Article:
Wednesday, February 18, 2004

Looking at Feedster and Feedpapers

Feedster has long been the salvation of Blogger users who were lacking the ability to provide their readers with RSS feeds. Feedster would create an RSS feed from a blog site's content and enable the blogger to provide syndication. With the enabling of Atom, Blogger has at least provided one method of providing syndication, but not the more universally (for the time being) accepted RSS. With Feedster, Blogger users can have both Atom (natively from Blogger) and RSS (from Feedster) on their sites.

Going a step further, Feedster "is a must-use tool for anyone tracking the blogosphere of information." It is a search tool limited to blogs or blog topics. Doing a search on "Atom" brought up quite a bit of hash, including non-English sites in the top slots. Doing a search on "Atom and ZDNet" brought up Blogger Forum in the #2 slot for a blog done on Atom that referenced a ZDNet story. So, you have to phrase your searches carefully if you want good results. I have to say after signing up and trying it out, that I am quite impressed.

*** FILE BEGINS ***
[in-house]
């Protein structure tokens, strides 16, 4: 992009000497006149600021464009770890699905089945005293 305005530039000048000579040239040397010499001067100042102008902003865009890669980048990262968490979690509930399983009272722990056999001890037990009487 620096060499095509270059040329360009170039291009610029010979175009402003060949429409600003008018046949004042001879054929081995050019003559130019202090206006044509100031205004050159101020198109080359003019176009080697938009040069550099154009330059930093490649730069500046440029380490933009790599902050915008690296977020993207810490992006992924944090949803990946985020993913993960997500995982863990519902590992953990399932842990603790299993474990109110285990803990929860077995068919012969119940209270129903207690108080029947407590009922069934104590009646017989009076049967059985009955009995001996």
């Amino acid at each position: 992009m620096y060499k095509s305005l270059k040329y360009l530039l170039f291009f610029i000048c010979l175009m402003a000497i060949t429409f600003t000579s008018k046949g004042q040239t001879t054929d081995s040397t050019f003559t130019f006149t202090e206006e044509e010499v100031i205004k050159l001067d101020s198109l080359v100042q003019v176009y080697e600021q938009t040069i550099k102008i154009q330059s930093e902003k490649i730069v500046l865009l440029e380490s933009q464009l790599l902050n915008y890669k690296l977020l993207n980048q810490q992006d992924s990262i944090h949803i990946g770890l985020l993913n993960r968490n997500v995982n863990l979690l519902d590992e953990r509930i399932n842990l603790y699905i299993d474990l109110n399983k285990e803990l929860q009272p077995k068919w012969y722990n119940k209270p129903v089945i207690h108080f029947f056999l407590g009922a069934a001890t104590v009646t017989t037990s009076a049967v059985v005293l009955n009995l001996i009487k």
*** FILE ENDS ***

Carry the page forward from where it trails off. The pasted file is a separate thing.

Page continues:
On deck is the new Feedster service called Feedpapers. As their news release repeated on BizLink said:

Feedpapers are customized web pages formed by combining syndicated Internet content - culled from the 500,000 newsfeeds continuously searched by Feedster, such as The New York Times, Washington Post, USA Today,, many IT publications, PRNewswire, and hundreds of thousands of blogs. A Feedpaper is a web-based and RSS-enabled micropublication on any topic of its creators choosing. Creating a Feedpaper enables its publisher to blend, track, and share information on any topic.